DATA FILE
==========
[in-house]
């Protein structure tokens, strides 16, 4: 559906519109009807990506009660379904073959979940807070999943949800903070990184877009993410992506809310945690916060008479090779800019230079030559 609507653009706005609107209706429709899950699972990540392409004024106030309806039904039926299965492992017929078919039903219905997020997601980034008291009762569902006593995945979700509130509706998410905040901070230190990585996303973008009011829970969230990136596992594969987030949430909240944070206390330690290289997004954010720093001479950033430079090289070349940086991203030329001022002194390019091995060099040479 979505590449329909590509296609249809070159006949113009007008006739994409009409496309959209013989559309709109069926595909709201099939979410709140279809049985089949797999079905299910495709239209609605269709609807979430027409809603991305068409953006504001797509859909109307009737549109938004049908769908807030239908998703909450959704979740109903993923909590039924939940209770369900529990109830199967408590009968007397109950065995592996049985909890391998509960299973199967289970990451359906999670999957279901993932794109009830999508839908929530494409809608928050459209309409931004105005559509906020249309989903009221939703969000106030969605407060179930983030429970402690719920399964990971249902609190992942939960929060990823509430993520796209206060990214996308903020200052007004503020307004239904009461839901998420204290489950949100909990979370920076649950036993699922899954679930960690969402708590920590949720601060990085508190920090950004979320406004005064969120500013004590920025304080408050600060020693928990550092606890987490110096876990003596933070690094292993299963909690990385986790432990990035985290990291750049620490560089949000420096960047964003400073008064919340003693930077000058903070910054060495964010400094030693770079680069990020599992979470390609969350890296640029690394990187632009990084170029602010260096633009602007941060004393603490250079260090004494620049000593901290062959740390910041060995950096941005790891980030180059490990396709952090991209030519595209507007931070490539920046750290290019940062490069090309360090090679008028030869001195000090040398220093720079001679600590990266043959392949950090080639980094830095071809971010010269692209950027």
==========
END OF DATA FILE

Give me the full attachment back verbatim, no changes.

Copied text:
[in-house]
């Protein structure tokens, strides 16, 4: 559906519109009807990506009660379904073959979940807070999943949800903070990184877009993410992506809310945690916060008479090779800019230079030559 609507653009706005609107209706429709899950699972990540392409004024106030309806039904039926299965492992017929078919039903219905997020997601980034008291009762569902006593995945979700509130509706998410905040901070230190990585996303973008009011829970969230990136596992594969987030949430909240944070206390330690290289997004954010720093001479950033430079090289070349940086991203030329001022002194390019091995060099040479 979505590449329909590509296609249809070159006949113009007008006739994409009409496309959209013989559309709109069926595909709201099939979410709140279809049985089949797999079905299910495709239209609605269709609807979430027409809603991305068409953006504001797509859909109307009737549109938004049908769908807030239908998703909450959704979740109903993923909590039924939940209770369900529990109830199967408590009968007397109950065995592996049985909890391998509960299973199967289970990451359906999670999957279901993932794109009830999508839908929530494409809608928050459209309409931004105005559509906020249309989903009221939703969000106030969605407060179930983030429970402690719920399964990971249902609190992942939960929060990823509430993520796209206060990214996308903020200052007004503020307004239904009461839901998420204290489950949100909990979370920076649950036993699922899954679930960690969402708590920590949720601060990085508190920090950004979320406004005064969120500013004590920025304080408050600060020693928990550092606890987490110096876990003596933070690094292993299963909690990385986790432990990035985290990291750049620490560089949000420096960047964003400073008064919340003693930077000058903070910054060495964010400094030693770079680069990020599992979470390609969350890296640029690394990187632009990084170029602010260096633009602007941060004393603490250079260090004494620049000593901290062959740390910041060995950096941005790891980030180059490990396709952090991209030519595209507007931070490539920046750290290019940062490069090309360090090679008028030869001195000090040398220093720079001679600590990266043959392949950090080639980094830095071809971010010269692209950027």